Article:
Top 5 Fish to Keep in Your Backyard Pond

To many gardeners, a pond is just not a pond without at least a few fish. And yet, others hesitate to stock their pond with live fish due to concern over the amount of care they will need. If you choose the right species, though, fish do not need to be a burden, and can actually help keep your backyard pond healthy and free of annoying insects. Browse through our five favorite species to keep in DIY fish ponds, and see if there are any that you might want to add to your water garden! 

Koi Fish Ponds

This is by far the most common type of fish pond. Koi are hardy creatures and don’t take a great deal of care. Koi don’t often require feeding, as they are more than willing to feast on algae, insects, and whatever other nutrients they come across in the pond ecosystem. Be aware, Koi grow very fast, so don’t overfill your pond with too many young fish, or they will soon feel very cramped!

Mosquito Fish

These guppy-like fish are a dream come true for anyone whose backyard pond has become infested with mosquitoes. Mosquito fish, as their name implies, eat mosquitoes—and a lot of them! One fish can eat up to 100 mosquito larvae per day. Just be careful with adding them to a pond with other fish, as they can be somewhat aggressive.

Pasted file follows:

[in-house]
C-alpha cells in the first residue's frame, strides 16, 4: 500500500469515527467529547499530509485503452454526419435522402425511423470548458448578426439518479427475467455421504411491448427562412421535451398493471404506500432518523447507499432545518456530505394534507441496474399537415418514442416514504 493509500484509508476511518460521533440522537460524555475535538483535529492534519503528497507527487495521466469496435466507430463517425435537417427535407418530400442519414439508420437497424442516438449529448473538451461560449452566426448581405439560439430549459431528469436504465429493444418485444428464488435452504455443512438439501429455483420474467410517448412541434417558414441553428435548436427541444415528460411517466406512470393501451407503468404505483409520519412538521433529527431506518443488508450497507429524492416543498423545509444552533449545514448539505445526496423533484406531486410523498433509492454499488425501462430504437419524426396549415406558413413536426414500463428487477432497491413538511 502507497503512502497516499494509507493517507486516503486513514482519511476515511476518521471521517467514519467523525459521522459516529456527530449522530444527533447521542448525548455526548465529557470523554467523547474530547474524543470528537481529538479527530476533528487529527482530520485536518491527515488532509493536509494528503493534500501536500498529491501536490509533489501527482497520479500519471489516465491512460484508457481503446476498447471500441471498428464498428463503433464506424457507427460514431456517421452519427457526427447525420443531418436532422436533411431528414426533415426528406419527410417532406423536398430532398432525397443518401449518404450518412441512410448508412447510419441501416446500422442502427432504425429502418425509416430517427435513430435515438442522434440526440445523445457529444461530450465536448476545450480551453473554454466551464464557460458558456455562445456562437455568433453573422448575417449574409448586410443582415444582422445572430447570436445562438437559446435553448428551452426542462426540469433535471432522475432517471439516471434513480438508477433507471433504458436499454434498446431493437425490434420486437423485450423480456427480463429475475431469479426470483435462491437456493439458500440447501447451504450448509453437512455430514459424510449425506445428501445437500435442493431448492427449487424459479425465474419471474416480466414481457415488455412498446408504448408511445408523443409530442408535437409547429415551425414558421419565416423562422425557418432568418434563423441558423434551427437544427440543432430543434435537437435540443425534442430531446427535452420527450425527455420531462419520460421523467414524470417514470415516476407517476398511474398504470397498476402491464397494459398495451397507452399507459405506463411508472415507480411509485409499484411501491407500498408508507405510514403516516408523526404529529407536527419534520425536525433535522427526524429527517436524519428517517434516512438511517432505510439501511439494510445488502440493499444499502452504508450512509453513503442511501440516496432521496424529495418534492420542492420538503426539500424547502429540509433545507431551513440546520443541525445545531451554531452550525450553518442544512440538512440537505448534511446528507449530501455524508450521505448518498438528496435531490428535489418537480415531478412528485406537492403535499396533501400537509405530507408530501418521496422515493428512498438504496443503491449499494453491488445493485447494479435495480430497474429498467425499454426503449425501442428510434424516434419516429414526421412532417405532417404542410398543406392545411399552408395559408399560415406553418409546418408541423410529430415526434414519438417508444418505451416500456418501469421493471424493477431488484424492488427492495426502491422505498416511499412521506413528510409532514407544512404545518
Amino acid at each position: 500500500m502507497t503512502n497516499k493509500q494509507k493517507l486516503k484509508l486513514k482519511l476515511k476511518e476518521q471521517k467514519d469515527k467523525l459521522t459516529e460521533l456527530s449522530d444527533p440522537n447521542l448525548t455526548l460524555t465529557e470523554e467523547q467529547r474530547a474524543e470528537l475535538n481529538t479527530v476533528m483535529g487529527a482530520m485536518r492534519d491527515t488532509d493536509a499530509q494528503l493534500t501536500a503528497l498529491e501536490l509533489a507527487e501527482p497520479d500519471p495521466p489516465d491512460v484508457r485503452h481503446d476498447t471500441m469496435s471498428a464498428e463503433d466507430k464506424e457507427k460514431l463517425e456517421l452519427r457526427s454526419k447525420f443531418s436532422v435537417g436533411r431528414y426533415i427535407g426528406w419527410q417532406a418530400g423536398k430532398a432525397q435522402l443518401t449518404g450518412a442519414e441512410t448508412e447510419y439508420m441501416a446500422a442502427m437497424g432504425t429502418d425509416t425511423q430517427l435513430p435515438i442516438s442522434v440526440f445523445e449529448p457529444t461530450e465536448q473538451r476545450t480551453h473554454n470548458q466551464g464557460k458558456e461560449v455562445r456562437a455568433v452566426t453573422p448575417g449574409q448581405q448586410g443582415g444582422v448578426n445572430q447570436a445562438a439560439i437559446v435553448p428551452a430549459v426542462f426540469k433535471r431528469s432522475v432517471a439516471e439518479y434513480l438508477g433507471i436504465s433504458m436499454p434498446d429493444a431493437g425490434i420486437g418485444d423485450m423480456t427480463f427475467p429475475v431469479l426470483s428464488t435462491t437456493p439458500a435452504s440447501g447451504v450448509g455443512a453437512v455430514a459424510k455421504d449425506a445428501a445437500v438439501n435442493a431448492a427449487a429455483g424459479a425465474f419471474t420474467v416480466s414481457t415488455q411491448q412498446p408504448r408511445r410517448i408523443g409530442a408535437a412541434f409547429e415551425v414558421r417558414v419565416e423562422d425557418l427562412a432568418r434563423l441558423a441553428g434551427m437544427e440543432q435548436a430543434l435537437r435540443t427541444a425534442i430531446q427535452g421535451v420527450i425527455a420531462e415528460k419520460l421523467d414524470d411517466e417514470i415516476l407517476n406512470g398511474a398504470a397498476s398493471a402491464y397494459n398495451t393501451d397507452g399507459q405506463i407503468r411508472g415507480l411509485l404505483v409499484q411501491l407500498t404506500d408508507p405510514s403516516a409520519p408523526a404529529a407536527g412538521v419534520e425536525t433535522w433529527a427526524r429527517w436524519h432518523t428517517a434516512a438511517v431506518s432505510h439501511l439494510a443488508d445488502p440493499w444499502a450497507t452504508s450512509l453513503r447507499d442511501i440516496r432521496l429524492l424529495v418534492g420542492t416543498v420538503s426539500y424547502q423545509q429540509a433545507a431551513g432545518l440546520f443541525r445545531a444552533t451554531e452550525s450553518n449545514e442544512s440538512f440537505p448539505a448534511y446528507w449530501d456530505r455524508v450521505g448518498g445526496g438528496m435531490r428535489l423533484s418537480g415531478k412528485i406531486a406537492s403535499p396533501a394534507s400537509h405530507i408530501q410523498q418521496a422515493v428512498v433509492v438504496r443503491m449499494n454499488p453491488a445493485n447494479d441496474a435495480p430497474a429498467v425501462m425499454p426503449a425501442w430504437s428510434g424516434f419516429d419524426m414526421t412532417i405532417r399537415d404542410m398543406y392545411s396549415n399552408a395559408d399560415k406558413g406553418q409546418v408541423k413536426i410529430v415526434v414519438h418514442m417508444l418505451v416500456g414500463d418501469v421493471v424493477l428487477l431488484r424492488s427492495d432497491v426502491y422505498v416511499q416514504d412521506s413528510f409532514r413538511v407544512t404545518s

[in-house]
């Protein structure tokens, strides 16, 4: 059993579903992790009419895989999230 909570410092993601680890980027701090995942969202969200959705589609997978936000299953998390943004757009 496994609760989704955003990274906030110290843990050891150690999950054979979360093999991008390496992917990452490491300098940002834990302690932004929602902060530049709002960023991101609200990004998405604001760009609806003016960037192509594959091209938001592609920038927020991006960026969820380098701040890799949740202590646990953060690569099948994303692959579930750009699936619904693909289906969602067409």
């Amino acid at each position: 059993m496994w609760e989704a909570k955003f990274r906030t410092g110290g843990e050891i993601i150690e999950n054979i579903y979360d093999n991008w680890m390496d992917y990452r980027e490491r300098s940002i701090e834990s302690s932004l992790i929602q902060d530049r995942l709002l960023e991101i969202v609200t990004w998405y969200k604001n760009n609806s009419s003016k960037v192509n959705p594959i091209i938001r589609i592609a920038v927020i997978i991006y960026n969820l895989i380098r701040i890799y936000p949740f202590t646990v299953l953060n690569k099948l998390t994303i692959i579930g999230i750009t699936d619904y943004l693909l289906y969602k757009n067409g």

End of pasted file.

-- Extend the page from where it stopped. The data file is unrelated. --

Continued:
Three Goldfish Species Great for DIY Fish Ponds

Shubunkin, Comet, and Fantail are three of the most common, and easiest, species of goldfish to keep in outdoor ponds. While similar, each one does have its own unique look and coloration. Comets are probably what you picture when thinking of goldfish, with either orange or white/orange coloration. Shubunkin has a light blueish base with darker colored patterns.  Fantails have similar colors to Comets, but are shorter and more “fat.” To keep them all looking their best, treat them to fish food with high-quality protein, vitamin E, and vitamin C, which helps bring out their brightest colors.

Fish can be a fun, attractive, and practical addition to your backyard pond. And if you choose any of the five species above, they don’t have to be a burden, like some people may think. If you have other questions about keeping fish, check out our Tips & FAQ section for more great information!